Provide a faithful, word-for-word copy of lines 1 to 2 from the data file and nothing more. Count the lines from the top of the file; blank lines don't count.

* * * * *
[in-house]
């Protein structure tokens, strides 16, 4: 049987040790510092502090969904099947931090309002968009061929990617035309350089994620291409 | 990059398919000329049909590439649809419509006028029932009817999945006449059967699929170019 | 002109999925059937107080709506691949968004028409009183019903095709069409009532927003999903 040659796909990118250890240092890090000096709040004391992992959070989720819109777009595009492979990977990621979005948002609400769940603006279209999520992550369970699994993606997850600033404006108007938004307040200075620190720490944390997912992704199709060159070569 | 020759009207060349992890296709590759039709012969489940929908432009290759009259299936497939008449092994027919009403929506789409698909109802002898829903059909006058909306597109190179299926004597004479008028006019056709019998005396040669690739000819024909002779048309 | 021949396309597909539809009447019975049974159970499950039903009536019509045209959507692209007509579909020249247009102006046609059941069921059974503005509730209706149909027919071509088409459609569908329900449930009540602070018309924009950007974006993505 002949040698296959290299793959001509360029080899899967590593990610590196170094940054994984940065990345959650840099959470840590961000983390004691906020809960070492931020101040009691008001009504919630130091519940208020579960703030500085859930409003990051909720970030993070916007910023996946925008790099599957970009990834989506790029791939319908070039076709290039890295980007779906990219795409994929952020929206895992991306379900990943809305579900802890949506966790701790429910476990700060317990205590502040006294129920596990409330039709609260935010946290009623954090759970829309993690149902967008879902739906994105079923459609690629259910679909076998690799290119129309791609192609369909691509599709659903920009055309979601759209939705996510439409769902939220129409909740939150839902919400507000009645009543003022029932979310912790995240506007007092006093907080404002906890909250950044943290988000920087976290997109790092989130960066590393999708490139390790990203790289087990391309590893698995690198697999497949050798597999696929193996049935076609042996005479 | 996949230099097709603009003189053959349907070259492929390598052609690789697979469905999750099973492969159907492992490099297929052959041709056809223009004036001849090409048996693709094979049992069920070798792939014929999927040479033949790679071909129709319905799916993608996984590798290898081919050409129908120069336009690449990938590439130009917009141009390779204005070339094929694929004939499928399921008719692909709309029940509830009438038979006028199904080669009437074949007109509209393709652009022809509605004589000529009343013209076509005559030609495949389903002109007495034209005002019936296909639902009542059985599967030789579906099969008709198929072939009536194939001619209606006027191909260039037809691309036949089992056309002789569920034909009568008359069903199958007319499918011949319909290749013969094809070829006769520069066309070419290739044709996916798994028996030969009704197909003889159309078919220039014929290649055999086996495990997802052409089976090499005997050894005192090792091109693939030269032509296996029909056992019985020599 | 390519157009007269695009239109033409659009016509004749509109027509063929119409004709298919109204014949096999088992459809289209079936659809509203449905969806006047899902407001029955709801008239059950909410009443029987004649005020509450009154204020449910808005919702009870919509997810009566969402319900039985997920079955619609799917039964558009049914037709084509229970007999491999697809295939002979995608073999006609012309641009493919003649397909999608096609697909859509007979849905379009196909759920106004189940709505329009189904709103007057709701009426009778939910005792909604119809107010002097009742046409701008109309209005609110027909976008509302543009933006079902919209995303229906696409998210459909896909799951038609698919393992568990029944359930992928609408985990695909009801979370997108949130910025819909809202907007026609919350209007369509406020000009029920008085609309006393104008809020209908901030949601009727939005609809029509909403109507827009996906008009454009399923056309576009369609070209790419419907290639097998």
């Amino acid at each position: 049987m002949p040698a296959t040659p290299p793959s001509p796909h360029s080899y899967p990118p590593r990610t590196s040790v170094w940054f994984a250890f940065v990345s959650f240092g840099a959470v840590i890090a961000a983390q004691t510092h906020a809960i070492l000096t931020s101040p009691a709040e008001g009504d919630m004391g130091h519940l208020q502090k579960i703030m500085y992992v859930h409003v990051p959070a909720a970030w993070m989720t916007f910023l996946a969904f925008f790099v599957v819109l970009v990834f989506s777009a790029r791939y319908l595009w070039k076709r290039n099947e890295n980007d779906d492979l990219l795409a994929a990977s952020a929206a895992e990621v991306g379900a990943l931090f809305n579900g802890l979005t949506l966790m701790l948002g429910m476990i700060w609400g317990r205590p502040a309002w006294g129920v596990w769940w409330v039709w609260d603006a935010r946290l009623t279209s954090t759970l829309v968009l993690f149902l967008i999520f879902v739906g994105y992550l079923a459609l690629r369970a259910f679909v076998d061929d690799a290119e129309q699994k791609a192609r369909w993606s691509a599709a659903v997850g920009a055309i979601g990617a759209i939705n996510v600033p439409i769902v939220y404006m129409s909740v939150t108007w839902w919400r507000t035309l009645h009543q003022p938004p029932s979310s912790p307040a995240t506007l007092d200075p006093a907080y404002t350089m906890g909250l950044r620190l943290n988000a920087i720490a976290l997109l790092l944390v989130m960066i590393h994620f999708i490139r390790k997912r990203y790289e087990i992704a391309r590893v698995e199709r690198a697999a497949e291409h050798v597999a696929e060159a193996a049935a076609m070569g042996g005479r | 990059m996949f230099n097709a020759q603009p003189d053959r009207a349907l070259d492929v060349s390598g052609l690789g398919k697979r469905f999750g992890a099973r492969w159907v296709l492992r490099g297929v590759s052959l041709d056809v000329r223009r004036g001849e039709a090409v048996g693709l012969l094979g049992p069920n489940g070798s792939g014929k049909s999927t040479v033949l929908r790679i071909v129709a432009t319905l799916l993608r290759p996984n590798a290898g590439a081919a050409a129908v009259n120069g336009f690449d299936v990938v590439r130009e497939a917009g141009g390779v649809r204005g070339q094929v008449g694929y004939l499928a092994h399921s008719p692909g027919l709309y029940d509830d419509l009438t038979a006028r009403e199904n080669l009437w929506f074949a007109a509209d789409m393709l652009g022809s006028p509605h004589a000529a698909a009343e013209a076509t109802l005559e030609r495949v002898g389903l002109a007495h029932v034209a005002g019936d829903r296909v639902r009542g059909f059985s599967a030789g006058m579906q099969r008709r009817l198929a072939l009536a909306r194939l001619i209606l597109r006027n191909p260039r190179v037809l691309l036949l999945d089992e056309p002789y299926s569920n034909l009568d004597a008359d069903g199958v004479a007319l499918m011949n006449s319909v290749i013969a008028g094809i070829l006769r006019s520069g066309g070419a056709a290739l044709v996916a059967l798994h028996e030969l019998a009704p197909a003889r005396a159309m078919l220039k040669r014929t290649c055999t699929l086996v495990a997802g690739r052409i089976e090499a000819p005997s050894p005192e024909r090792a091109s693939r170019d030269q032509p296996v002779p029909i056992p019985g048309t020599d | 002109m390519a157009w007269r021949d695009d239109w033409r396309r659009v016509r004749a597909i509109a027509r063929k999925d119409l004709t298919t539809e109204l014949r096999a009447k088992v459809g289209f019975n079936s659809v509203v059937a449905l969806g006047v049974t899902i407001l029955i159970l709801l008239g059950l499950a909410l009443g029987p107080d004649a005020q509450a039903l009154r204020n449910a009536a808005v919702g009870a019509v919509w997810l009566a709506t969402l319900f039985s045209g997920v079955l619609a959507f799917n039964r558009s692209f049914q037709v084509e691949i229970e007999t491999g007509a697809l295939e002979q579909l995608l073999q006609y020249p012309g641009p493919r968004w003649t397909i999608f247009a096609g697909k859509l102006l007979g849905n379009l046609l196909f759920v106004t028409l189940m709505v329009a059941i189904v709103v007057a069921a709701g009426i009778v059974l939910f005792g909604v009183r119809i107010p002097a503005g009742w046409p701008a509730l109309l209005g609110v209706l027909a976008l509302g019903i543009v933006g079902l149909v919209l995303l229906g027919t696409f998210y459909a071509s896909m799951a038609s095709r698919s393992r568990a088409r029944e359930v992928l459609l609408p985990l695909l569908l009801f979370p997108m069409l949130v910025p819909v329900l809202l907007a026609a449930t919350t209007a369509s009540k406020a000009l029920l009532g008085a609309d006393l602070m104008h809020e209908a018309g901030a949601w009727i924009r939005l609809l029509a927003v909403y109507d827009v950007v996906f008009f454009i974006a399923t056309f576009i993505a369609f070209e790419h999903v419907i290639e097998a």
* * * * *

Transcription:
[in-house]
């Protein structure tokens, strides 16, 4: 049987040790510092502090969904099947931090309002968009061929990617035309350089994620291409 | 990059398919000329049909590439649809419509006028029932009817999945006449059967699929170019 | 002109999925059937107080709506691949968004028409009183019903095709069409009532927003999903 040659796909990118250890240092890090000096709040004391992992959070989720819109777009595009492979990977990621979005948002609400769940603006279209999520992550369970699994993606997850600033404006108007938004307040200075620190720490944390997912992704199709060159070569 | 020759009207060349992890296709590759039709012969489940929908432009290759009259299936497939008449092994027919009403929506789409698909109802002898829903059909006058909306597109190179299926004597004479008028006019056709019998005396040669690739000819024909002779048309 | 021949396309597909539809009447019975049974159970499950039903009536019509045209959507692209007509579909020249247009102006046609059941069921059974503005509730209706149909027919071509088409459609569908329900449930009540602070018309924009950007974006993505 002949040698296959290299793959001509360029080899899967590593990610590196170094940054994984940065990345959650840099959470840590961000983390004691906020809960070492931020101040009691008001009504919630130091519940208020579960703030500085859930409003990051909720970030993070916007910023996946925008790099599957970009990834989506790029791939319908070039076709290039890295980007779906990219795409994929952020929206895992991306379900990943809305579900802890949506966790701790429910476990700060317990205590502040006294129920596990409330039709609260935010946290009623954090759970829309993690149902967008879902739906994105079923459609690629259910679909076998690799290119129309791609192609369909691509599709659903920009055309979601759209939705996510439409769902939220129409909740939150839902919400507000009645009543003022029932979310912790995240506007007092006093907080404002906890909250950044943290988000920087976290997109790092989130960066590393999708490139390790990203790289087990391309590893698995690198697999497949050798597999696929193996049935076609042996005479 | 996949230099097709603009003189053959349907070259492929390598052609690789697979469905999750099973492969159907492992490099297929052959041709056809223009004036001849090409048996693709094979049992069920070798792939014929999927040479033949790679071909129709319905799916993608996984590798290898081919050409129908120069336009690449990938590439130009917009141009390779204005070339094929694929004939499928399921008719692909709309029940509830009438038979006028199904080669009437074949007109509209393709652009022809509605004589000529009343013209076509005559030609495949389903002109007495034209005002019936296909639902009542059985599967030789579906099969008709198929072939009536194939001619209606006027191909260039037809691309036949089992056309002789569920034909009568008359069903199958007319499918011949319909290749013969094809070829006769520069066309070419290739044709996916798994028996030969009704197909003889159309078919220039014929290649055999086996495990997802052409089976090499005997050894005192090792091109693939030269032509296996029909056992019985020599 | 390519157009007269695009239109033409659009016509004749509109027509063929119409004709298919109204014949096999088992459809289209079936659809509203449905969806006047899902407001029955709801008239059950909410009443029987004649005020509450009154204020449910808005919702009870919509997810009566969402319900039985997920079955619609799917039964558009049914037709084509229970007999491999697809295939002979995608073999006609012309641009493919003649397909999608096609697909859509007979849905379009196909759920106004189940709505329009189904709103007057709701009426009778939910005792909604119809107010002097009742046409701008109309209005609110027909976008509302543009933006079902919209995303229906696409998210459909896909799951038609698919393992568990029944359930992928609408985990695909009801979370997108949130910025819909809202907007026609919350209007369509406020000009029920008085609309006393104008809020209908901030949601009727939005609809029509909403109507827009996906008009454009399923056309576009369609070209790419419907290639097998």